Tarrus Riley, backed by the Dean Fraser band, presented a commanding set deserving of accolades. The cohesive showing was crowd interactive and they sang along to Riley's singles that included Shaka Zulu Pickney, Never Leave I, and, of course, She's Royal.

The most anticipated act was undoubtedly Shabba Ranks. Even with the bar set so high for the 'Dancehall Emperor', the living legend came, saw, and conquered. Shabba executed a festival-stealing show that reigned above all.

The crowd enjoyed every minute of the dancehall veteran's first performance on home soil in 11 years as he fulfilled his mandate with Trailer Load A Girls, Shine and Criss, and a rousing set with Cherine. She played female vocal counterpart for his singles Mr Loverman and Twice My Age. Shabba Ranks closed with Ting-A-Ling and affirmed his assertion that "I don't make hit songs, I make hit records".

International R&B superstar Trey Songz lived up to his hype as he had female patrons harmonising along throughout his vocally impeccable performance of Billboard Top 40 singles Can't Help But Wait, I Need a Girl, Say Aah, Bottoms Up, Can't Be Friends, and Heart Attack, amongst more.

Summerfest Productions must be commended for their excellent Jamaica 50th segment that saw important pioneers of Jamaican genres Derrick Harriott, Uroy, John Holt, Leroy Sibbles, Leroy Smart, The Mighty Diamonds, Pinchers, and Yellow Man, taking to the stage and teaching all through performance valuable lessons on showmanship.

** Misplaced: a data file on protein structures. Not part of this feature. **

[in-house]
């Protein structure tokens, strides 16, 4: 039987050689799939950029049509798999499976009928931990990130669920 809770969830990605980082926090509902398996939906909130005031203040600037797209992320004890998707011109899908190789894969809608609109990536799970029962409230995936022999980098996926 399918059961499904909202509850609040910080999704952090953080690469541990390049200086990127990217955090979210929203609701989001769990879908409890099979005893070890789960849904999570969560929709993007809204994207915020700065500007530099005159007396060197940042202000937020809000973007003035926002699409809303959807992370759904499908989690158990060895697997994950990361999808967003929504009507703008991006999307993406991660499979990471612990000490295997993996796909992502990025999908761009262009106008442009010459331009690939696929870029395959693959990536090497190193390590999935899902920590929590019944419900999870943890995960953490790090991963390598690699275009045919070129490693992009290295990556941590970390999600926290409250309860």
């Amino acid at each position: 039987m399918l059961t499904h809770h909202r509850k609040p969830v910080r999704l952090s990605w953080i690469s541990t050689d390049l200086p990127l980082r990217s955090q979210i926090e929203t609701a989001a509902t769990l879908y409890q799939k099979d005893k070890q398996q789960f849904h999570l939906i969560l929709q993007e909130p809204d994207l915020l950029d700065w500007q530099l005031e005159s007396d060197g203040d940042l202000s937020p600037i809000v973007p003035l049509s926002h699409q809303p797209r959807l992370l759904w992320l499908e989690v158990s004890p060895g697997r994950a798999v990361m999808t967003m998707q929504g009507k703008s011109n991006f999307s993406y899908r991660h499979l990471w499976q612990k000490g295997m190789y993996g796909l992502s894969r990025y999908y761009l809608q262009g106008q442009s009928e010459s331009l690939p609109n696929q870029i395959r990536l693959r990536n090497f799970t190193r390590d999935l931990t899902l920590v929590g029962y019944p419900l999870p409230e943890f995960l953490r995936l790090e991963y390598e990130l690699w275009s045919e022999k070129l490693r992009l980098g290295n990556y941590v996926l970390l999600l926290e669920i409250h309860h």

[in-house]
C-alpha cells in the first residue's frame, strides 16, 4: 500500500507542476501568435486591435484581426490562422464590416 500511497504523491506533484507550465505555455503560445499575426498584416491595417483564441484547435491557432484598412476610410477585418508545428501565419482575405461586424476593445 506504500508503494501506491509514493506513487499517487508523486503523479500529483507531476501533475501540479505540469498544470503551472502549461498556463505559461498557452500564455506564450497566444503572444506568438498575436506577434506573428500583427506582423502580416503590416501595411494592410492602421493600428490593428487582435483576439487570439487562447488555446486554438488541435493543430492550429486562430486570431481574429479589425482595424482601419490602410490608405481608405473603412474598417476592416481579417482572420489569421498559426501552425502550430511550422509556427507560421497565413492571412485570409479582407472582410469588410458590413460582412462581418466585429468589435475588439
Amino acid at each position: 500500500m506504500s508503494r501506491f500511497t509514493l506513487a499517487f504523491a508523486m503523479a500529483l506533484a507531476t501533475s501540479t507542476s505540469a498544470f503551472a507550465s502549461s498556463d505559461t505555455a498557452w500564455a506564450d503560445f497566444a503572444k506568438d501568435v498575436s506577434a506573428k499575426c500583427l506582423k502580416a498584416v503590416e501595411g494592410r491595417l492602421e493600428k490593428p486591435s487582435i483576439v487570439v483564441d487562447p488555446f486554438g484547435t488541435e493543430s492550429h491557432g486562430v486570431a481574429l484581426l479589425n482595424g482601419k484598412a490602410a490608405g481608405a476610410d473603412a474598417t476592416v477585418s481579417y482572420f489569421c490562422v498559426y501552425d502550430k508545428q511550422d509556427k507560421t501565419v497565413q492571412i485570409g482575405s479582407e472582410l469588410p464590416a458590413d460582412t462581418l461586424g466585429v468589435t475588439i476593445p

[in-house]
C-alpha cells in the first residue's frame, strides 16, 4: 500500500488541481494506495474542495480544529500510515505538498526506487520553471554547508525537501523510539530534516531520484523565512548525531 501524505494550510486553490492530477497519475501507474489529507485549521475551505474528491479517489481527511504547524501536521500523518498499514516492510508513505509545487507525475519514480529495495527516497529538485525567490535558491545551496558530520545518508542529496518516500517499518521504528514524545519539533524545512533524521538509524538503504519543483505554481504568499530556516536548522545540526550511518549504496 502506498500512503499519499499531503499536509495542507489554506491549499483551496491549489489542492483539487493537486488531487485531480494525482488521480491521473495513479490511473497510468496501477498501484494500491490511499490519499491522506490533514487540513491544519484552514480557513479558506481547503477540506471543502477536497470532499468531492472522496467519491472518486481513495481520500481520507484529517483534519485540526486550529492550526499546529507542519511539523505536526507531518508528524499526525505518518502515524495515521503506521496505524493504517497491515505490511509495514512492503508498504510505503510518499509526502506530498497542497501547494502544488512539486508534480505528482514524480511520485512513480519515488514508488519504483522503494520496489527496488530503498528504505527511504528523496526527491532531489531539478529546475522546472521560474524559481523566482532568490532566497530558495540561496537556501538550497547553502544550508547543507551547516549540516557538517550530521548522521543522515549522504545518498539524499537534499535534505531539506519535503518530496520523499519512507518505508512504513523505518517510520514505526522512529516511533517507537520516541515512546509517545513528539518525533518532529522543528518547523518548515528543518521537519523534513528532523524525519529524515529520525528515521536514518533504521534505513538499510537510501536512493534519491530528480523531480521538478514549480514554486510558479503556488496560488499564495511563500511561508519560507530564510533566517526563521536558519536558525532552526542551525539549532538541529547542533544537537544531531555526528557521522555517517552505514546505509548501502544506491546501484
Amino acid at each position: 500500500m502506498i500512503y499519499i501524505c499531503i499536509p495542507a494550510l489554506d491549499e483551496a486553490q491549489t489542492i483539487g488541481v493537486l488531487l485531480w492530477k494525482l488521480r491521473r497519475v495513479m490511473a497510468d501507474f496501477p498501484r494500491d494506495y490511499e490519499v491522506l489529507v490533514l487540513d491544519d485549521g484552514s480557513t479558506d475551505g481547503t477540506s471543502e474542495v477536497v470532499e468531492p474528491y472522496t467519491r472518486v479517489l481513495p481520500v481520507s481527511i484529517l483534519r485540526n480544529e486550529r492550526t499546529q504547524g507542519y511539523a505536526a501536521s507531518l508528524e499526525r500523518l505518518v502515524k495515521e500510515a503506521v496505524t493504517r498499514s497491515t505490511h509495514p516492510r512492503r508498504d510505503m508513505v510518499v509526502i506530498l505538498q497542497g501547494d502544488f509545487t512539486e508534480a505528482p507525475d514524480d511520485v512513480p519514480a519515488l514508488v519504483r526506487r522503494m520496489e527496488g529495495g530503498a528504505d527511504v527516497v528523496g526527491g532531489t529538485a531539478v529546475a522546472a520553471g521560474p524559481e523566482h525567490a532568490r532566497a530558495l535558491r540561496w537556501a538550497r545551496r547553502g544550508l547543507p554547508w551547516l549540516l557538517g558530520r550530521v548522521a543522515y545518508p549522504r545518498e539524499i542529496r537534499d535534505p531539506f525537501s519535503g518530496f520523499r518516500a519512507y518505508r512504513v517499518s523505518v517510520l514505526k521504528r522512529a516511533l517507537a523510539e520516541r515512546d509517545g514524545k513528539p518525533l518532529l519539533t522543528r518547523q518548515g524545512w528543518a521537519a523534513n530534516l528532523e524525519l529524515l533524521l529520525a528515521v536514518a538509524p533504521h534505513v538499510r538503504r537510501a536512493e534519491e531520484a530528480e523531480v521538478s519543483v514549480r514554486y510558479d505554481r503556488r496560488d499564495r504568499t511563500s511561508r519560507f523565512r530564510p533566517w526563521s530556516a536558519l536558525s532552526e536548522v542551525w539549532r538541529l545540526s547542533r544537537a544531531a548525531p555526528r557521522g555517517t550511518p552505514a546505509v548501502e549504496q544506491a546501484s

International Night Two had opening performances from Jedani and Q-Ban, before first-timers to the big stage Conkarah and Raine Seville proved to be admirable acts to look out for.

AJ Brown delighted those in attendance before Protoje took the stage. Protoje filled the atmosphere with a conscious aroma of his roots-reggae and dancehall toasting hybrid of music. His selections came from his ground-breaking debut 7 Year Itch, and 2012 singles such as Who Dem A Program.

Christopher Martin was successful in his courtship of all ladies in attendance as he had them in awe through his theme-filled songs such as Paper Loving, Cheater's Prayer, and his most recent hit Chill Spot.

It seemed as if the wait for the 'Pied Piper of R&B', R Kelly, extended into 2012 as his set comprised of a long delay to begin. The early rounds of his performance were unfortunately haphazard in sequence as he complained of sound problems and which song to perform next to his band members. Eventually, however, R Kelly settled in and dismantled his early woes by stunning patrons with his amazing vocals, a proper song selection, and interacting with those that came to see him.

The 'Gongzilla' Damian Marley was amongst the best of the festival as the dreadlocked-to-the-floor, singer provided a memorable showing. After his Confrontation-aided entrance and his Skrillex collaboration opening Make It Bun Dem, Marley encouraged all to Set Up Shop, asked for More Justice, and delivered myriad other selections from his ever growing timeless catalogue of music. His Bob Marley covers also earned massive crowd response in addition to his songs from his Nas collaboration album Distant Relatives. It's safe to say that Damian Marley will be a winning affair of the heart to his fans for a long time to come.

Reggae Sumfest 2012 appropriately closed with Bunny Wailer, the last living member of Jamaican music's most prolific group of all time, The Wailers.